A Very Good Question That Deserves an Answer

By: Saturday October 13, 2012 9:00 am

Religiously speaking, the answers given at the VP debate by Paul Ryan and Joe Biden to the question of how their personal faith relates to their work as politicians were striking. The difference between the two candidates — and the parties and platforms they stand for — could not have been starker. Ryan spoke with absolute certainty that he/his party/his church are absolutely correct when it comes to banning abortion, while Biden expressed both his own personal beliefs alongside respect for those who hold other views and the concomitant right to act on their religious views.

But while abortion was the specific example Martha Raddatz used to frame her question, it is hardly the only one. The editors of the Jesuit magazine “America” pose another very good question themselves, that deserves an answer from both Obama and Romney. If no one brings it up at the town hall-style debate next week, I’d love to see Bob Schieffer ask it at the foreign policy debate that follows.


Late Night: A Wake-Up Call, Perhaps Scheduled in Advance

By: Friday October 5, 2012 8:12 pm

Of all the complaints that can be justifiably launched against President Obama, can I add that he sure knows how to take the fun out of chronicling the cratering of Mitt Romney’s campaign?

Not that I think B.O. has thrown away his re-election with his passive performance in Wednesday’s debate — as Reagan in ’84 and Bush in ’04 showed, a shaky opening debate by an incumbent who’s leading in the polls is a survivable error.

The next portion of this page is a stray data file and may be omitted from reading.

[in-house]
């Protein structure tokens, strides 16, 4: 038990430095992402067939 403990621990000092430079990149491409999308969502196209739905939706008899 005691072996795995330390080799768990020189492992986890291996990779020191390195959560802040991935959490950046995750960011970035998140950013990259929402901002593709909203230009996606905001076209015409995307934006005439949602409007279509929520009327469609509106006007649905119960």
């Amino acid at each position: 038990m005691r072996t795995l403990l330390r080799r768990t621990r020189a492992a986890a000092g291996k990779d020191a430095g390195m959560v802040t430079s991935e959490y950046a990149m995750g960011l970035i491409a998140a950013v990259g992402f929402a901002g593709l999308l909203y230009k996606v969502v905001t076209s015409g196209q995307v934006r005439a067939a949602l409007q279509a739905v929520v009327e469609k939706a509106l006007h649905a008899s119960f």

Presidential Debate Liveblogging

By: Wednesday October 3, 2012 5:54 pm

At long last, the referees are back and the 2012 presidential debate season is underway. By far the most intriguing storyline for this year’s opener will be the unveiling of Mitt Romney’s fearsome zinger attack, which he has kept carefully under wraps during the preseason to make it harder for his opponent to gameplan against it.

Can the Presidential Debates Be Saved?

By: Thursday August 23, 2012 11:35 am

Historically, third-party candidates have forced those who can win to address issues of critical importance to the electorate when they would rather avoid them. It’s time for the presidential candidates to start addressing the concerns of the American people directly or make space for those with the courage to do so.

Sign our petition to the Commission on Presidential Debates and the Citizens’ Debate Commission to allow third party candidates in the upcoming presidential debates.

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